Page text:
Sunday Times Top Five Bestseller Elizabeth is Missing is the stunning, smash-hit debut novel from new author Emma HealeyWinner of the Costa First Novel Award 2014Shortlisted for National Book Awards Popular Fiction Book 2014Shortlisted for National Book Awards New Writer of the Year 2014Longlisted for the Dylan Thomas Prize 2014Longlisted for the Baileys Prize for Women's Fiction 2015'A thrillingly assured, haunting and unsettling novel, I read it at a gulp' Deborah Moggach, author of The Best Exotic Marigold Hotel'Elizabeth Is Missing will stir and shake you: the most likeably unreliable of narrators, real mystery at its compassionate core...' Emma Donoghue, author of Room 'Resembling a version of Memento written by Alan Bennett' Daily Telegraph'One of those mythical beasts, the book you cannot put down' Jonathan Coe, author of The Rotters Club'Every bit as compelling as the frenzied hype suggests.
Gripping, haunting' Observer'If you're after a read you can't put down, then look no further' New!Meet Maud.Maud is forgetful.
She makes a cup of tea and doesn't remember to drink it.
She goes to the shops and forgets why she went. Sometimes her home is unrecognizable - or her daughter Helen seems a total stranger.But there's one thing Maud is sure of: her friend Elizabeth is missing.
The note in her pocket tells her so. And no matter who tells her to stop going on about it, to leave it alone, to shut up, Maud will get to the bottom of it.Because somewhere in Maud's damaged mind lies the answer to an unsolved seventy-year-old mystery.
One everyone has forgotten about. Everyone, except Maud . . .
- Format: Paperback
- Pages: 288 pages
- Publisher: Penguin Books Ltd
- Publication Date: 01/01/2015
- Category: Modern & contemporary fiction (post c 1945)
- ISBN: 9780241968185
- EPUB from £4.99
- CD-Audio from £15.45
Showing 1 - 5 of 6 reviews.
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Review by passion4reading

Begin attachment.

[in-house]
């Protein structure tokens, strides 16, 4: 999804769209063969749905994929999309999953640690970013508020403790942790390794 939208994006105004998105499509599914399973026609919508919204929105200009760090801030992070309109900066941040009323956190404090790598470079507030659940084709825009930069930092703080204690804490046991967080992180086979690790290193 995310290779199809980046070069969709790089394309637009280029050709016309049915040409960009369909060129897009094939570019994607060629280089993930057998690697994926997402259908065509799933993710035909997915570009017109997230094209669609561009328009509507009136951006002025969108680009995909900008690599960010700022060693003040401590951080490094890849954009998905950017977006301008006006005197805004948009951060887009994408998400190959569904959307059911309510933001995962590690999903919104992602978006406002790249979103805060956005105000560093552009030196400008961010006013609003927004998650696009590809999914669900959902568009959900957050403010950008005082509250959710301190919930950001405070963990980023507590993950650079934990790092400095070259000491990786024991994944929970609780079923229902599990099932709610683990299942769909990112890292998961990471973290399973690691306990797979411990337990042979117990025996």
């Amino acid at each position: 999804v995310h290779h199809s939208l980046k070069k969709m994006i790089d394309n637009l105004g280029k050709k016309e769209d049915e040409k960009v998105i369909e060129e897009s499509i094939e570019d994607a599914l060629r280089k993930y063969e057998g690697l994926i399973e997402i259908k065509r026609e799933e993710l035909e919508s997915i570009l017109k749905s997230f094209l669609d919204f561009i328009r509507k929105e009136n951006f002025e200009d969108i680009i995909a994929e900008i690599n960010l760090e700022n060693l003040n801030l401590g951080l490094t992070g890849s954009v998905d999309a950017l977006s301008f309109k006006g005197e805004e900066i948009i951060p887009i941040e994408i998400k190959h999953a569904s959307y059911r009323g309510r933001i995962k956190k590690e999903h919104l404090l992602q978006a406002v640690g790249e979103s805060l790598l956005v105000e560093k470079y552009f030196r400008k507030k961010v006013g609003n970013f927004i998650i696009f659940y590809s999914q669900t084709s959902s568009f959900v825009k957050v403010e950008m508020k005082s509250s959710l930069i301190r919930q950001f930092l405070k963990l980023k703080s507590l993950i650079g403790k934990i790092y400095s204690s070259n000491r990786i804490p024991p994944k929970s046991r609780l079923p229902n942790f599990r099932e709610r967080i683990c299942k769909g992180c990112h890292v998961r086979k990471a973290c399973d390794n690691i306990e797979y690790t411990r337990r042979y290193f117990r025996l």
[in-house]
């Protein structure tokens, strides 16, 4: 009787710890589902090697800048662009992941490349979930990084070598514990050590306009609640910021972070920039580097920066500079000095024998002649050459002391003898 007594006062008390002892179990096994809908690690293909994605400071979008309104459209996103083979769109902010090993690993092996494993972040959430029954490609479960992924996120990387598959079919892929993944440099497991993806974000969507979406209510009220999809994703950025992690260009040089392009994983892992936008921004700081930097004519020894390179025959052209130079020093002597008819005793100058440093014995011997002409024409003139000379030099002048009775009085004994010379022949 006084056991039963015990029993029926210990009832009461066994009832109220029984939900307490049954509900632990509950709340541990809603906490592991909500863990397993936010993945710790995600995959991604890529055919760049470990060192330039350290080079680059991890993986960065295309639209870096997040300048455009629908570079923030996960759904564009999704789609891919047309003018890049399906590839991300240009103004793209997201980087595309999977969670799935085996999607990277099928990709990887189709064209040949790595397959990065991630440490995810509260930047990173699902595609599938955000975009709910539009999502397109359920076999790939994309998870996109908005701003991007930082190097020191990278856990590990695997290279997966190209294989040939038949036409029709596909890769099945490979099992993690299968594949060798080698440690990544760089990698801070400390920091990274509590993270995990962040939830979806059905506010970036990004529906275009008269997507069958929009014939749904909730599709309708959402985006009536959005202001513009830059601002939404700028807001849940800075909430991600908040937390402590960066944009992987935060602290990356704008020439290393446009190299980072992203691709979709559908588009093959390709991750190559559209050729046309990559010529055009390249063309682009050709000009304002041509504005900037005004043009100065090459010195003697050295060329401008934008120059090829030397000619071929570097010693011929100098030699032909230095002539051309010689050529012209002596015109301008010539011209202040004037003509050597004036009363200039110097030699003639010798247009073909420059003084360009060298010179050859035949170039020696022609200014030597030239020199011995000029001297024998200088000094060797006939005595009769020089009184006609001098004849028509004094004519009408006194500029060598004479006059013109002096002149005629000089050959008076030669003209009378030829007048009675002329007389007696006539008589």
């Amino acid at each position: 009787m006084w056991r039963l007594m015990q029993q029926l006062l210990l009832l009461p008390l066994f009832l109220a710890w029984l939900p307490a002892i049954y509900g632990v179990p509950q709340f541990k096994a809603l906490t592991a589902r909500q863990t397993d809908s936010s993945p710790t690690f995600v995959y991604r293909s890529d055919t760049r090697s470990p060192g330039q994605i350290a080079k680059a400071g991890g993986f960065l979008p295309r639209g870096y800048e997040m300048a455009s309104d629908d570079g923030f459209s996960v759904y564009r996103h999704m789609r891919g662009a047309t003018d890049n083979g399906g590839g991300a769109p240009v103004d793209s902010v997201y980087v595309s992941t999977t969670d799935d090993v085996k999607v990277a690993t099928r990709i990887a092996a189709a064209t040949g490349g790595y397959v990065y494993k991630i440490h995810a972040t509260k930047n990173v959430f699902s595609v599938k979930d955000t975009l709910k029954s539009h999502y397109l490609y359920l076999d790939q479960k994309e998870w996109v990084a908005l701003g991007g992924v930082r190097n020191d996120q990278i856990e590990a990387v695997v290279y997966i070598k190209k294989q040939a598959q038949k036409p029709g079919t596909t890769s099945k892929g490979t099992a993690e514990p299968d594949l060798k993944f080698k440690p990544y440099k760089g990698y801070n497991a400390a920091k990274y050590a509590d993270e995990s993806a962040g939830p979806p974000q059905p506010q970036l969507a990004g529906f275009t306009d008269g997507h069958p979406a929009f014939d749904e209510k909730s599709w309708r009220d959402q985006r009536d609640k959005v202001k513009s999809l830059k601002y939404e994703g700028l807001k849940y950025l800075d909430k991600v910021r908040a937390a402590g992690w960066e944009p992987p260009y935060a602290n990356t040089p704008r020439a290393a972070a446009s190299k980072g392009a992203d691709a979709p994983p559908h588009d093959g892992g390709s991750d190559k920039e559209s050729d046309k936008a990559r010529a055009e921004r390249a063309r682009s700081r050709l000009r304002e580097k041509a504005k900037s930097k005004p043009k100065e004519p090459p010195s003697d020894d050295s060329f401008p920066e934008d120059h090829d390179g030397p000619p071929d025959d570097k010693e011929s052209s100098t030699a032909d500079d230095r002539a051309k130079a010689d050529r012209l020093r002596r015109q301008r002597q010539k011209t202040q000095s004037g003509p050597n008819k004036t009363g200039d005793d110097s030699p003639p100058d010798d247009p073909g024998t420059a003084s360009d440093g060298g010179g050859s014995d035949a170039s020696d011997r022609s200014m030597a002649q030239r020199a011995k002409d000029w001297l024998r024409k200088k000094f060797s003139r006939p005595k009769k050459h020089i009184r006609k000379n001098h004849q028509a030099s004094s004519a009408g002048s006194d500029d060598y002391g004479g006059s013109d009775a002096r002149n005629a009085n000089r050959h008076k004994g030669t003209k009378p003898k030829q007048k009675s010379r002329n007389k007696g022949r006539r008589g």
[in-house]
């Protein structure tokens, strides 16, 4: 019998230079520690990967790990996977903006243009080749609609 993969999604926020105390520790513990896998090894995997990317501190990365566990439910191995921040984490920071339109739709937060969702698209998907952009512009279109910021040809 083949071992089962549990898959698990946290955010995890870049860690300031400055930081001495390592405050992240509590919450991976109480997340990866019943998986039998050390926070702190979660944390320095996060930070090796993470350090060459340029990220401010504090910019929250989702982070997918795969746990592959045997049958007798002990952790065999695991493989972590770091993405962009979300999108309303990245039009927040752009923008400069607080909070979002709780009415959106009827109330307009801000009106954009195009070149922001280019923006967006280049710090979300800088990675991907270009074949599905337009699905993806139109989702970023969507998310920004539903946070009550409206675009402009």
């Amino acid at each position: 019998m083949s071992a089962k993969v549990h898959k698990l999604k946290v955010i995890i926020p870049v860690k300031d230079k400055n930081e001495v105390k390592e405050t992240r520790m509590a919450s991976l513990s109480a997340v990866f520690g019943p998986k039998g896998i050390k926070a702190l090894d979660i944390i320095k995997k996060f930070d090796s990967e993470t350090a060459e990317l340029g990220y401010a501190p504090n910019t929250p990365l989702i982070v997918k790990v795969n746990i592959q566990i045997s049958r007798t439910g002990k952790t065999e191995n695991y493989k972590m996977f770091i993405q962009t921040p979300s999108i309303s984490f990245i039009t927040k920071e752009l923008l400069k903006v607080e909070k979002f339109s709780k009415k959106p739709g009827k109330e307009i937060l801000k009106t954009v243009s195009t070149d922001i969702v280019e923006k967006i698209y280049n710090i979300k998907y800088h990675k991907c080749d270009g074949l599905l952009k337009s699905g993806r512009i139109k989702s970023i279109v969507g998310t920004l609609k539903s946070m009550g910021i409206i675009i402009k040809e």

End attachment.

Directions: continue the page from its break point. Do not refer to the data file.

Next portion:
Maud is an old lady in her eighties who’s getting increasingly forgetful; but what she does remember clearly is that her friend Elizabeth is missing, and no one will tell her where she is – Elizabeth’s son has even started to give some of her possessions away. As Maud is getting more and more concerned for Elizabeth’s welfare, the traumatic events of Maud’s childhood become intermingled with present events.This book was a revelation; rarely have I encountered an author who so completely embodied the persona of their character. There is something instantly recognisable in the character of Maud, her daughter and granddaughter to anyone who’s ever been in contact with a person with dementia; there is the paradox of Maud’s mind, which shows remarkable articulation, eloquence and perception and can reproduce detailed memories from seventy years before, and yet can't remember the mundane, everyday things she did or heard five minutes before; and there is the barely suppressed frustration and impatience shown by Maud’s daughter Helen and granddaughter Katy, who love Maud but are clearly at a loss as to how to deal with her and keep her safe. Maud’s character is never less than entirely believable, and at the beginning of the book her awareness of her losing control, of her struggle to separate events from the past from events happening in the present cause her to react with anger and frustration, and occasionally with aggression and violence; I felt a real sense of loss as her mind deteriorates and she can’t always recognise her loved ones. Because the novel is written from Maud’s point of view, the description of events is quite unsentimental and matter of fact, which to me brought home the state of Maud’s mind even more. The reader is put through a whole rollercoaster of emotions as they navigate the maze of Maud’s mind: the story is unsettling, eye-opening, haunting, gripping, poignant, heartbreaking, insightful and sobering, but also has some moments infused with a humour of the blackest variety. The story kept me hooked and guessing, and it was only about three chapters before the end that all is revealed and the various pieces of the jigsaw puzzle come together to build a picture, and even then it’s not all what I expected it to be. It raised awareness of how the mind of a person with dementia might operate and yet also made me feel ashamed as I could recognise myself in the reactions and behaviours of those around Maud.This novel will not appeal to everyone, but I can’t recommend it highly enough. Certainly Emma Healey’s name will be one to watch, and I’ll be very interested to read what she does next.